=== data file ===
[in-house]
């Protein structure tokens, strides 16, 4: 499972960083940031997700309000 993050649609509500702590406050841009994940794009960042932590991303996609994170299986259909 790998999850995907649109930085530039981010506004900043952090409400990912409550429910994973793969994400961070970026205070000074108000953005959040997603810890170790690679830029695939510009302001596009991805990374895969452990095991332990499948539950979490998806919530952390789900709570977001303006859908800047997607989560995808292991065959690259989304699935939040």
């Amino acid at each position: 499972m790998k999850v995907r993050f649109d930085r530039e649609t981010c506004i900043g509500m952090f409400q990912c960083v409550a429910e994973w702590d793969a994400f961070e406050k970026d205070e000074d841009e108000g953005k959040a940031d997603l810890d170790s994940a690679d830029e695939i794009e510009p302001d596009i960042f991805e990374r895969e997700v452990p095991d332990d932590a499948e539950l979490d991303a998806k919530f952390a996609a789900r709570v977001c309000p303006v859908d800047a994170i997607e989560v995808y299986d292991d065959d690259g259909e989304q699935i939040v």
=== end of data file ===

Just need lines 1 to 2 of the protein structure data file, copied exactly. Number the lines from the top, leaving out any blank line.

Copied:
[in-house]
């Protein structure tokens, strides 16, 4: 499972960083940031997700309000 993050649609509500702590406050841009994940794009960042932590991303996609994170299986259909 790998999850995907649109930085530039981010506004900043952090409400990912409550429910994973793969994400961070970026205070000074108000953005959040997603810890170790690679830029695939510009302001596009991805990374895969452990095991332990499948539950979490998806919530952390789900709570977001303006859908800047997607989560995808292991065959690259989304699935939040």